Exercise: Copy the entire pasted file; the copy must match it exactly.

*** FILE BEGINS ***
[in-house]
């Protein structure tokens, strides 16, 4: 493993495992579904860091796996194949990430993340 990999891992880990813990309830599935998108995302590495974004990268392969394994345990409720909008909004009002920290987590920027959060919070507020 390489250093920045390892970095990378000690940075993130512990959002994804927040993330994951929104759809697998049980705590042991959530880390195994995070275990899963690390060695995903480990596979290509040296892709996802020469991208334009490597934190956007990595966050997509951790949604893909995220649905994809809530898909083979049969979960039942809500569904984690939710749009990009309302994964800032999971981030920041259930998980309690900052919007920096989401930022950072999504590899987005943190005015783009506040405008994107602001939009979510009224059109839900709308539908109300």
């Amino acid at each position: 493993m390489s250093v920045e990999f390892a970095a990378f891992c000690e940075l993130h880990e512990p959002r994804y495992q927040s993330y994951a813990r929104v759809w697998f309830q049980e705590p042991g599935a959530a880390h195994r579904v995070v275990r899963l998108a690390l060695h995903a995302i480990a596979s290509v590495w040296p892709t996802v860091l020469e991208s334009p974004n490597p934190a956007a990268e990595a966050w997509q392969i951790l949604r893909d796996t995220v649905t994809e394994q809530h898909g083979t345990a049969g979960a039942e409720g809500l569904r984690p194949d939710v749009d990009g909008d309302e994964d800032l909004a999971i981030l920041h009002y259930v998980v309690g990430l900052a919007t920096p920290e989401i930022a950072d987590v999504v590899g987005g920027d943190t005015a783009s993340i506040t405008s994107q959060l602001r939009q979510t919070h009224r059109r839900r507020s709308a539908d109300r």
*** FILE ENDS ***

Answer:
[in-house]
């Protein structure tokens, strides 16, 4: 493993495992579904860091796996194949990430993340 990999891992880990813990309830599935998108995302590495974004990268392969394994345990409720909008909004009002920290987590920027959060919070507020 390489250093920045390892970095990378000690940075993130512990959002994804927040993330994951929104759809697998049980705590042991959530880390195994995070275990899963690390060695995903480990596979290509040296892709996802020469991208334009490597934190956007990595966050997509951790949604893909995220649905994809809530898909083979049969979960039942809500569904984690939710749009990009309302994964800032999971981030920041259930998980309690900052919007920096989401930022950072999504590899987005943190005015783009506040405008994107602001939009979510009224059109839900709308539908109300």
């Amino acid at each position: 493993m390489s250093v920045e990999f390892a970095a990378f891992c000690e940075l993130h880990e512990p959002r994804y495992q927040s993330y994951a813990r929104v759809w697998f309830q049980e705590p042991g599935a959530a880390h195994r579904v995070v275990r899963l998108a690390l060695h995903a995302i480990a596979s290509v590495w040296p892709t996802v860091l020469e991208s334009p974004n490597p934190a956007a990268e990595a966050w997509q392969i951790l949604r893909d796996t995220v649905t994809e394994q809530h898909g083979t345990a049969g979960a039942e409720g809500l569904r984690p194949d939710v749009d990009g909008d309302e994964d800032l909004a999971i981030l920041h009002y259930v998980v309690g990430l900052a919007t920096p920290e989401i930022a950072d987590v999504v590899g987005g920027d943190t005015a783009s993340i506040t405008s994107q959060l602001r939009q979510t919070h009224r059109r839900r507020s709308a539908d109300r």